It is true that the top 1% of earners have seen their share of income rise. But 57% of those in the top 1% in 1996 were not there in 2005. The incomes of the top 1% fell about 16% from 2007-09 while the median income fell just 1.5%. The number of people making $1 million or more per year fell 40%.

People are also not stuck at the bottom. Of those in the lowest one-fifth of incomes in 2001, 44% had moved to a higher "quintile" by 2007. That may not be enough income mobility for some, but I think it is still quite a bit. More people might move between income brackets in Europe than the U. S., but the generally lower incomes in Europe make that easier.

Those at the bottom of the income ladder may be doing better over time than is commonly believed. To measure incomes over time, we need to adjust for inflation. But economists have discovered that we should not use the same price index for the rich and poor. The one for the poor has not risen as much over time. Once this is taken into account, we can see that incomes have not stagnated as much as is normally believed.

Many propose higher tax rates on the rich to deal with inequality. Yet this can lead to problems when recessions hit. The higher income earners are now seeing their incomes fluctuate more and they go down more than for most people in recessions. If we rely too much on them for tax revenue, it will mean extra large budget deficits in recessions, as many states have seen recently. In 2007, the top 1% paid about 37% of all federal income taxes. The more we rely on them for revenue, the bigger the problem will be in the next recession.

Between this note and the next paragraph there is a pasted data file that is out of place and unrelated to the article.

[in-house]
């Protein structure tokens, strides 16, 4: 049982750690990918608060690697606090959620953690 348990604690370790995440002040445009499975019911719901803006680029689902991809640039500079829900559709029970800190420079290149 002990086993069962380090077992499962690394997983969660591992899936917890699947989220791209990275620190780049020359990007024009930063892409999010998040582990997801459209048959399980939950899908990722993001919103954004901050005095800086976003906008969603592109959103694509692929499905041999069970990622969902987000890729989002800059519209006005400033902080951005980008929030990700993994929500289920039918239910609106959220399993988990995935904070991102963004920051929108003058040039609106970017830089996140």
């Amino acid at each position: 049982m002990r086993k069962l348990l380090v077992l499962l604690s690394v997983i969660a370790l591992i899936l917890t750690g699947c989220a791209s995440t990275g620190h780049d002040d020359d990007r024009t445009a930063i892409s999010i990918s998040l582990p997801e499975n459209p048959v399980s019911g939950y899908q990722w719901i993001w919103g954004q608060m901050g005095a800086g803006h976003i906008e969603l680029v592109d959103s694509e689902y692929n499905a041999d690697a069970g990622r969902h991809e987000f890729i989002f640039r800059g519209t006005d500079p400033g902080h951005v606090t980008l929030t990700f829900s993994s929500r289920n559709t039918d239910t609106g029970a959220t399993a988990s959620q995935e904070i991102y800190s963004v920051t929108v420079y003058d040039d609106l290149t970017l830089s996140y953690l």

Taxes have another problem. They cause increasingly exponential damage to economic efficiency. Taxes distort economic activity. If I normally buy a shirt for $20 and then if that shirt is taxed, say, $5, I may choose not to purchase it. That is a loss for me and for the seller. Our total losses are called the "deadweight loss." It turns out that if you double a tax, the amount of inefficiency or deadweight loss quadruples. So every one-percentage point increase in taxes causes more harm to the economy than the previous one.

The damage to the economy from extra regulations and higher tax rates does not have to be great. Even if incentives to work and produce are only slightly diminished and inefficiency rises marginally, the costs in the long-run can be great due to the compounding effect.

The per capita GDP from 1980-2009 grew 1.95% in the US and 1.83% in the EU. That difference may seem small. But, if, for example, per capita income was 20,000 in both the US and EU in 1980, the per capita income (or GDP) now would be 35,015 in the US and 33,839 in the EU, a difference of $1,176. Maybe not a big difference, but it might matter to many families. But after 100 years the US income level would be 12% higher. After 200 years it would be 26% higher.

We also have to realize that recovery from a recession caused by a financial crisis takes more time than in other recessions. This is what research by economists Carmen Reinhart and Kenneth Rogoff has shown.

So I think we should be careful about adding more regulations or higher tax rates to our economy. Let's not rush into anything based on what the Occupy Wall Street movement says. The occupiers would probably site other statistics or interpret them differently. But let's recognize that theirs is not the only valid view on these issues.

Sunday, November 13, 2011

Vehicle Exhaust Linked To Brain-Cell Damage, Higher Rates of Autism